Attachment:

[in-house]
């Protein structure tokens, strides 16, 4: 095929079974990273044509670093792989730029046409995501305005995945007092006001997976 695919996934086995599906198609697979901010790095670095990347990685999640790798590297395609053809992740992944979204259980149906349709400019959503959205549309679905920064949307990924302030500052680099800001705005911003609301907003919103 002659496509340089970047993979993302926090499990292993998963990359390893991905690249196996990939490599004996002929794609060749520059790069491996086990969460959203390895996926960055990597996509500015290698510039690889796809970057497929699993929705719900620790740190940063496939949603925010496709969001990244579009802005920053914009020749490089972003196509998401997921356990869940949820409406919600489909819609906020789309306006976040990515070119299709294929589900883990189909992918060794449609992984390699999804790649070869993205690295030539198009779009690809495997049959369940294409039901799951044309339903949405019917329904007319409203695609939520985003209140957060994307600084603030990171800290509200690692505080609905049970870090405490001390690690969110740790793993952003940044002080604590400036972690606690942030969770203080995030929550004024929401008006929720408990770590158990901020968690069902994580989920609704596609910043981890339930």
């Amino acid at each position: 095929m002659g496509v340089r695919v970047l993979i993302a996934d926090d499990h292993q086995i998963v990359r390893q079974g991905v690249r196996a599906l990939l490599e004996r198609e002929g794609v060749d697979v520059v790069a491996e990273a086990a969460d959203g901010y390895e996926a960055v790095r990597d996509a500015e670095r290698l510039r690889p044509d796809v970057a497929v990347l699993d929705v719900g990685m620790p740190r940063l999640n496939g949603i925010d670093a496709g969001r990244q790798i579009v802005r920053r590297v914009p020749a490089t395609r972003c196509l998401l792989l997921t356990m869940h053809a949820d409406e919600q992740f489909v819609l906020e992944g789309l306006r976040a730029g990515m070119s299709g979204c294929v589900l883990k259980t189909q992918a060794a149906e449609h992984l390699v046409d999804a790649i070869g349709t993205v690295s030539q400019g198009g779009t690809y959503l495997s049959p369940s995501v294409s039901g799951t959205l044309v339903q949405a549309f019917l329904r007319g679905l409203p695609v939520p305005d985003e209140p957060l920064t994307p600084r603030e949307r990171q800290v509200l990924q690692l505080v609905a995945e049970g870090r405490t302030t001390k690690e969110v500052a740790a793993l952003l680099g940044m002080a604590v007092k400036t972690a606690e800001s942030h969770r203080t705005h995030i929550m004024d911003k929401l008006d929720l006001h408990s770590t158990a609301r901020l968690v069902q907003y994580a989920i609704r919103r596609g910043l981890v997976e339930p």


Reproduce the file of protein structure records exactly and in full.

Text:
[in-house]
């Protein structure tokens, strides 16, 4: 095929079974990273044509670093792989730029046409995501305005995945007092006001997976 695919996934086995599906198609697979901010790095670095990347990685999640790798590297395609053809992740992944979204259980149906349709400019959503959205549309679905920064949307990924302030500052680099800001705005911003609301907003919103 002659496509340089970047993979993302926090499990292993998963990359390893991905690249196996990939490599004996002929794609060749520059790069491996086990969460959203390895996926960055990597996509500015290698510039690889796809970057497929699993929705719900620790740190940063496939949603925010496709969001990244579009802005920053914009020749490089972003196509998401997921356990869940949820409406919600489909819609906020789309306006976040990515070119299709294929589900883990189909992918060794449609992984390699999804790649070869993205690295030539198009779009690809495997049959369940294409039901799951044309339903949405019917329904007319409203695609939520985003209140957060994307600084603030990171800290509200690692505080609905049970870090405490001390690690969110740790793993952003940044002080604590400036972690606690942030969770203080995030929550004024929401008006929720408990770590158990901020968690069902994580989920609704596609910043981890339930």
């Amino acid at each position: 095929m002659g496509v340089r695919v970047l993979i993302a996934d926090d499990h292993q086995i998963v990359r390893q079974g991905v690249r196996a599906l990939l490599e004996r198609e002929g794609v060749d697979v520059v790069a491996e990273a086990a969460d959203g901010y390895e996926a960055v790095r990597d996509a500015e670095r290698l510039r690889p044509d796809v970057a497929v990347l699993d929705v719900g990685m620790p740190r940063l999640n496939g949603i925010d670093a496709g969001r990244q790798i579009v802005r920053r590297v914009p020749a490089t395609r972003c196509l998401l792989l997921t356990m869940h053809a949820d409406e919600q992740f489909v819609l906020e992944g789309l306006r976040a730029g990515m070119s299709g979204c294929v589900l883990k259980t189909q992918a060794a149906e449609h992984l390699v046409d999804a790649i070869g349709t993205v690295s030539q400019g198009g779009t690809y959503l495997s049959p369940s995501v294409s039901g799951t959205l044309v339903q949405a549309f019917l329904r007319g679905l409203p695609v939520p305005d985003e209140p957060l920064t994307p600084r603030e949307r990171q800290v509200l990924q690692l505080v609905a995945e049970g870090r405490t302030t001390k690690e969110v500052a740790a793993l952003l680099g940044m002080a604590v007092k400036t972690a606690e800001s942030h969770r203080t705005h995030i929550m004024d911003k929401l008006d929720l006001h408990s770590t158990a609301r901020l968690v069902q907003y994580a989920i609704r919103r596609g910043l981890v997976e339930p």